My first thought was anger. How could “these parents” abandon their children for being born with special needs, special needs just like my own child. Again, I was naive. I knew so little of the reasoning. All I knew was my love for my child, and my need to protect her, and advocate for her in every way I could.
Little did I know if my child had been born halfway around the world and needed to have open heart surgery to save her life, I would have been in the exact same shoes as so many – having to make the choice between keeping my child and watching them slowly fade away, or abandoning my child in hopes they would be adopted or taken in at an orphanage that could provide life saving surgery due to not having the funds upfront to pay for a surgery.
I am so thankful I’ve never had to make a life altering decision like this.
Isabelle had her open heart surgery and rocked her recovery. She was released only four days after her VSD repair at 6 months old.
Having a twin sister was one of the biggest blessings as Isabelle had both a “personal trainer” and biggest cheerleader in Grace. She tried so hard to do everything her big sister was doing! They really help to balance each other out. Perfectly made and hand picked to be sisters and best friends for life.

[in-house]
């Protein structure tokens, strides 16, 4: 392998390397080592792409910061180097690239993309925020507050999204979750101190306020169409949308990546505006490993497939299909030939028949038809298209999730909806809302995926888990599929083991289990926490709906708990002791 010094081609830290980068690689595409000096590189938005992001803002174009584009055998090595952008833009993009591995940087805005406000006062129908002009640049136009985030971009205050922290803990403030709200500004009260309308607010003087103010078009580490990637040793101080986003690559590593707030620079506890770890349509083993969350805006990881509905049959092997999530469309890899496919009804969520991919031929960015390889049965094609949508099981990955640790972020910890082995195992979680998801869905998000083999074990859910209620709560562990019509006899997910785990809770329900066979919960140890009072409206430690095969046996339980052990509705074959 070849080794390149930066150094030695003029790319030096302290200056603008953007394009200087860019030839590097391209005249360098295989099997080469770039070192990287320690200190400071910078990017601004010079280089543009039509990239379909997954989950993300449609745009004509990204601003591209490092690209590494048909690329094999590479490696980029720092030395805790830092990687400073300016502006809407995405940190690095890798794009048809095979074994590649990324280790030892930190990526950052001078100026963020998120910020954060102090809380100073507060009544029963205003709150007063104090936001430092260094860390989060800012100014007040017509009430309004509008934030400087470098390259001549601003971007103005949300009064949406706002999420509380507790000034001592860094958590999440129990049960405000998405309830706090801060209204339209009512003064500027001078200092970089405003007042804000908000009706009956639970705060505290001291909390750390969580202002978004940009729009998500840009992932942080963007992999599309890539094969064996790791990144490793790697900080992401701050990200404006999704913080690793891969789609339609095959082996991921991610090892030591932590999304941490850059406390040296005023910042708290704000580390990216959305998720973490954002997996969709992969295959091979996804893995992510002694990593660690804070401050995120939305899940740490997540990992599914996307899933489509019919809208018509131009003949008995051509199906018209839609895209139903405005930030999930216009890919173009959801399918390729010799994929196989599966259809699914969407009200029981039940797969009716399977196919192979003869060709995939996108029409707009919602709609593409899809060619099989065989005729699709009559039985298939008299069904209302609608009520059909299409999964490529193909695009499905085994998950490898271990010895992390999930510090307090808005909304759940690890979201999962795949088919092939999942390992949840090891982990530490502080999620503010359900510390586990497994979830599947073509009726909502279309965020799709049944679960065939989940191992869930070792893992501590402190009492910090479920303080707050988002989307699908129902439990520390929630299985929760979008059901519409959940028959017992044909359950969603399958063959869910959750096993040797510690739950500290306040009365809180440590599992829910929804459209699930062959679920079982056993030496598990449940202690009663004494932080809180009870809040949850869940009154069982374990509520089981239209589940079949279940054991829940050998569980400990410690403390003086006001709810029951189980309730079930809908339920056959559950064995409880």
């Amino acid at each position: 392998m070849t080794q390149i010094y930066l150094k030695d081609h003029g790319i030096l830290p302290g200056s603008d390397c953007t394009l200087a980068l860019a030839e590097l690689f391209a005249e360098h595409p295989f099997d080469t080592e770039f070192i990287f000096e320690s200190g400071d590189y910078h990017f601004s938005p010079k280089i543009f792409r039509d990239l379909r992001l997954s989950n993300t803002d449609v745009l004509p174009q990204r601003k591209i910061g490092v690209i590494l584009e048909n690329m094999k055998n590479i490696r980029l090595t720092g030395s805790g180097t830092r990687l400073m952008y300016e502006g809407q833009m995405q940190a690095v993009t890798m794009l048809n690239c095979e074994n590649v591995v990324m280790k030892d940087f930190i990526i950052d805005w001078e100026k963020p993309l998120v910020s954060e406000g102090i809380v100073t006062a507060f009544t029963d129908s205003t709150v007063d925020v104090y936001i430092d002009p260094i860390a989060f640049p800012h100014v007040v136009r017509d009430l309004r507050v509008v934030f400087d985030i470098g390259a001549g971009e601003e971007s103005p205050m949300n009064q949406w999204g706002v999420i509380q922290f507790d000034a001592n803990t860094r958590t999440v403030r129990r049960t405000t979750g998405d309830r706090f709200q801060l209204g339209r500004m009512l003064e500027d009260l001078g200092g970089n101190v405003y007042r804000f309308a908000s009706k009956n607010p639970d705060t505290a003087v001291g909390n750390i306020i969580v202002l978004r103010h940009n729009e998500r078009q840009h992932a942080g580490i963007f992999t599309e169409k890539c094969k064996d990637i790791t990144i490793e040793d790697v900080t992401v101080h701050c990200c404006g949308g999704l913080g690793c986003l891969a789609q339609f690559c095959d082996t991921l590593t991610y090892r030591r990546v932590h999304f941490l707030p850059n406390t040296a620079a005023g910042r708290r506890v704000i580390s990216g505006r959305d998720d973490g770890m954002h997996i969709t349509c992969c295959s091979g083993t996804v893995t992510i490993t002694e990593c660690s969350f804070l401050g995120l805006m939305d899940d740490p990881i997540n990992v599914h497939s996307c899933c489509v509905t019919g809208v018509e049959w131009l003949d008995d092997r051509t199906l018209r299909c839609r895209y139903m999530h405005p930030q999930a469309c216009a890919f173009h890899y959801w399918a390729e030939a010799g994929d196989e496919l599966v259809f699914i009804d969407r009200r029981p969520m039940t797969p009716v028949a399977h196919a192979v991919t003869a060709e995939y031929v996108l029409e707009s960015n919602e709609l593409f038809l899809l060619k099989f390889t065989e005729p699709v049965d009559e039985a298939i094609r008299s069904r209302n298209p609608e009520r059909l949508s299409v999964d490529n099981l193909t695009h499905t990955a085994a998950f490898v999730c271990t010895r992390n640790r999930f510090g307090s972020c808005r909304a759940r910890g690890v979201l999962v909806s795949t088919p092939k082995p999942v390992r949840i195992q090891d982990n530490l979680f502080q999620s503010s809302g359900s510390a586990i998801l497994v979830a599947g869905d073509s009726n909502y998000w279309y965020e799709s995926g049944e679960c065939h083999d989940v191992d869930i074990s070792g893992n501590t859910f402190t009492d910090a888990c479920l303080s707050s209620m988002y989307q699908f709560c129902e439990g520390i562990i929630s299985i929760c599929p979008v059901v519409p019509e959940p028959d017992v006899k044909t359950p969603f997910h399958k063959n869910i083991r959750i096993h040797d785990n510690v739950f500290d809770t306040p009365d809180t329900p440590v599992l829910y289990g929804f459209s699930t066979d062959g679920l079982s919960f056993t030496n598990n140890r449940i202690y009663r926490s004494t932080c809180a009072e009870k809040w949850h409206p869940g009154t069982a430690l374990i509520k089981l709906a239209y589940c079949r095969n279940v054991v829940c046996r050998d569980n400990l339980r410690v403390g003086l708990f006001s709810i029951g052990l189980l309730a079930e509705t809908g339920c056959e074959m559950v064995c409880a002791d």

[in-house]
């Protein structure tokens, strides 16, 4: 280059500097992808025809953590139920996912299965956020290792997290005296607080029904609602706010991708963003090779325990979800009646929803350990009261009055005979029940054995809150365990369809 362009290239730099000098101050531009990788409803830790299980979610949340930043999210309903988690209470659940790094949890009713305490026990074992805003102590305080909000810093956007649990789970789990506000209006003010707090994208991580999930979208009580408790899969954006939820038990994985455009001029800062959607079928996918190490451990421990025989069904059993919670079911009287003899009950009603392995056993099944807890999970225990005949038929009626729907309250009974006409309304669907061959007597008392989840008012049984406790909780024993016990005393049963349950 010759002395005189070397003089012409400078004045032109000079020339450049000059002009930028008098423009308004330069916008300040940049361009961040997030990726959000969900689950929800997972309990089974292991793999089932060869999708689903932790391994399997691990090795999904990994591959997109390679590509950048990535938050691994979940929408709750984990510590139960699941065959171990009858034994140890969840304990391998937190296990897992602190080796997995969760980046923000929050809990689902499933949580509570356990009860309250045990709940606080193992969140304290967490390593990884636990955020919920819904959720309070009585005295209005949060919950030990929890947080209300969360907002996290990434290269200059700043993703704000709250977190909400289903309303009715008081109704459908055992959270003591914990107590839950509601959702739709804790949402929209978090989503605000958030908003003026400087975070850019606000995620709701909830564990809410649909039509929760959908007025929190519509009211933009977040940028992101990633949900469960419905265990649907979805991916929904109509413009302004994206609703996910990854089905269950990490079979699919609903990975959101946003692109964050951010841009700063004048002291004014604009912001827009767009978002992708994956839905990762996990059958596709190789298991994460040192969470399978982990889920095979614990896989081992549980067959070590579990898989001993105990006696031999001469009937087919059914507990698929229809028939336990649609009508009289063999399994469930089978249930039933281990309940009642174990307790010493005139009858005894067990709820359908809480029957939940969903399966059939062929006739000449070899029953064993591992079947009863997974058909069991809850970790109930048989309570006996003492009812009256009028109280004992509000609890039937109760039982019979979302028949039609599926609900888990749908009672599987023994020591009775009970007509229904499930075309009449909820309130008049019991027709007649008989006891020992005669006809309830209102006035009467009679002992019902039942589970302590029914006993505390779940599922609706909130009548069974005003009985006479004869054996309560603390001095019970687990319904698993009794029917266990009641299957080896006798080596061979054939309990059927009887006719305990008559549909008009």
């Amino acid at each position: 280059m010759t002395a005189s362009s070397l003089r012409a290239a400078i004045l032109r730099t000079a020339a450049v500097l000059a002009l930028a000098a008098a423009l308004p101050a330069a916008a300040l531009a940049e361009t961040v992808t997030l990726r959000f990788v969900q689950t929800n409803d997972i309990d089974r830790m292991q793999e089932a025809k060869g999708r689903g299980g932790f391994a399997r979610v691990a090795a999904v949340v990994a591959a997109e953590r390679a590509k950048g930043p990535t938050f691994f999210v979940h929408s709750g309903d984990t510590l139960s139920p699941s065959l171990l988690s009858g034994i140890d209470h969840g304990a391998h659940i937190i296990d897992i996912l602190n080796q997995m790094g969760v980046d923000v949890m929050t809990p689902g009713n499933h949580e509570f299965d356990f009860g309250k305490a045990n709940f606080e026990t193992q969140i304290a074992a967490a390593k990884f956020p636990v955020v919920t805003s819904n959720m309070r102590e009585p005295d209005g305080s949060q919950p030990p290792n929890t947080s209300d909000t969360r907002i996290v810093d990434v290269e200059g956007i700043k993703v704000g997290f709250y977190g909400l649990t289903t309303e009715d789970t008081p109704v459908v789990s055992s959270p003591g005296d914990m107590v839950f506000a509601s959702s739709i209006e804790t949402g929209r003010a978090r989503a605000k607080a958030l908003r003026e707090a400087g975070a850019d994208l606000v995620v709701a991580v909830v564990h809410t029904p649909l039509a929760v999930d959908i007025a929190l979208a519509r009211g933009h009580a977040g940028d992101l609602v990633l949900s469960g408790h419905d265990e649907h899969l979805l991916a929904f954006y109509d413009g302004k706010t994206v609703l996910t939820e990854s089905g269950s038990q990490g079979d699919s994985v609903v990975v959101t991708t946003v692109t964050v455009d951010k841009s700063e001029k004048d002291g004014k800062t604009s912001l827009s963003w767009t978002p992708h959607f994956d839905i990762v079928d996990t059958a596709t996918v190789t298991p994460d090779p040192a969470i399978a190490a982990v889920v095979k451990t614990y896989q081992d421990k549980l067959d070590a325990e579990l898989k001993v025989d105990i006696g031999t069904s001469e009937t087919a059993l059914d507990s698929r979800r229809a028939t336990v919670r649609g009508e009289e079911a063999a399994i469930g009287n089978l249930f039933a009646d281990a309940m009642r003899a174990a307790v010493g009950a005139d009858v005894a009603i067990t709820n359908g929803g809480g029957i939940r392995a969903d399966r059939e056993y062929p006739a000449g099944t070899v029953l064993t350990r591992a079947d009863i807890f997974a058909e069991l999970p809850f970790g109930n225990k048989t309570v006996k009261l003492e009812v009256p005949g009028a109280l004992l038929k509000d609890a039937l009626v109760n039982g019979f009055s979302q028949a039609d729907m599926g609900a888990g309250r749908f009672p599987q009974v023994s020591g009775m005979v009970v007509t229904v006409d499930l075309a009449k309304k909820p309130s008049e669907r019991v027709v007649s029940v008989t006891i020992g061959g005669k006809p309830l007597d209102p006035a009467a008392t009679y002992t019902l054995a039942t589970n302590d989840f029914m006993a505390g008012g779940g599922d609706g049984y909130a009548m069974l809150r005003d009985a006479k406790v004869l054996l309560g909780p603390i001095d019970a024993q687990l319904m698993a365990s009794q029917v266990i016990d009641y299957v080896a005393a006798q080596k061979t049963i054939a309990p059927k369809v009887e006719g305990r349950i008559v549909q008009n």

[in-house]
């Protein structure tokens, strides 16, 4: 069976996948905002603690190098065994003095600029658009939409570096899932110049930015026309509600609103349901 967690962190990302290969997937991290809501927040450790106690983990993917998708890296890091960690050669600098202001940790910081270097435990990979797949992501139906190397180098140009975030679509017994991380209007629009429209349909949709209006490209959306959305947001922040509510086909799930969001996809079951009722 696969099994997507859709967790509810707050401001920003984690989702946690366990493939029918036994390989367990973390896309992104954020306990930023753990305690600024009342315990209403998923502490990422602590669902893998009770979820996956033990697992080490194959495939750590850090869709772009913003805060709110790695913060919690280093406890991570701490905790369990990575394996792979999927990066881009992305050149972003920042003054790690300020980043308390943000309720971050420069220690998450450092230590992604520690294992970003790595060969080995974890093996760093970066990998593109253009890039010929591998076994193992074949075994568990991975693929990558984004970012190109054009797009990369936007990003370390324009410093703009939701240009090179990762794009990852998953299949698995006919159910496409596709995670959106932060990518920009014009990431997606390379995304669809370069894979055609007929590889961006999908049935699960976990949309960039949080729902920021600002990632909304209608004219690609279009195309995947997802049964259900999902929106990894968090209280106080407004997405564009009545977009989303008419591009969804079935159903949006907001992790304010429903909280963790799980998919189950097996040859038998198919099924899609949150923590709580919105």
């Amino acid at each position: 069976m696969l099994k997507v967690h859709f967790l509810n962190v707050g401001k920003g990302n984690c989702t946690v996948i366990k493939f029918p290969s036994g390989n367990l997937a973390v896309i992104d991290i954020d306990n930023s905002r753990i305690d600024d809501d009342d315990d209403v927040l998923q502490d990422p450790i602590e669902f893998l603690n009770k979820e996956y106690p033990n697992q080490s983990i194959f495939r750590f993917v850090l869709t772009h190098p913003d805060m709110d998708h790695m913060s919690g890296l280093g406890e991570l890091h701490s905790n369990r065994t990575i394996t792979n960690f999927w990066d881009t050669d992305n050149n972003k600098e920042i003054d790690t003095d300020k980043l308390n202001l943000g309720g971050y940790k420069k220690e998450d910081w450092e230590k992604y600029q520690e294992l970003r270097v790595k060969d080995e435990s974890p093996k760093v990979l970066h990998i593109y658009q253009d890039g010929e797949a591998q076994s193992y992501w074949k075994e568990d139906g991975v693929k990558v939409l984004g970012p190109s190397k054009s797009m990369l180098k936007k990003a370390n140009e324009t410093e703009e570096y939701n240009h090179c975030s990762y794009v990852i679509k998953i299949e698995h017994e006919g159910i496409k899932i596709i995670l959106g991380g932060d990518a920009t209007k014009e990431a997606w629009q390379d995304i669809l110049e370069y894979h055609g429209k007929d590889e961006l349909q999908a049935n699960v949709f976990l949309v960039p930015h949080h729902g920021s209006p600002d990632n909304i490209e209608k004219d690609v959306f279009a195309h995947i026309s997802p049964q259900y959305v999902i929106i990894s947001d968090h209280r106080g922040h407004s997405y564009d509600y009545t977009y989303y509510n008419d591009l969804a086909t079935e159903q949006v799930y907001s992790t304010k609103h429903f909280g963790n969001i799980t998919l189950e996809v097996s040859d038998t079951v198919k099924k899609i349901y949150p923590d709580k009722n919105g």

Our desire to add a child who also had special needs through adoption had been in our hearts for years. We were being called to care for God’s children in the way he had called us to parent Isabelle and Grace. It was a scary “yes,” jumping in feet first. Our process had not been ideal. It was long, devastating and painful.
In the summer of 2016, after a very broken road for all of us, we brought home our daughter Everly Rose from China. She was also born with an extra chromosome like our daughter Isabelle. She was 20 months old when she joined our family and just learning to sit up. I felt as though we adopted a baby instead of an almost two year old.
She was so behind. She was so broken. We knew this was likely what we would see, but it was hard to envision until she was in my arms.
We had the opportunity to visit her orphanage in southern China. We saw children, the same age and older than our daughter tied to their cribs, sitting on sheets of plywood in soiled clothing. These children were so empty, shells of their former selves.
I understood her delays even more.
She was abandoned once by her birth family and a second time within the orphanage. She was simply existing within the walls.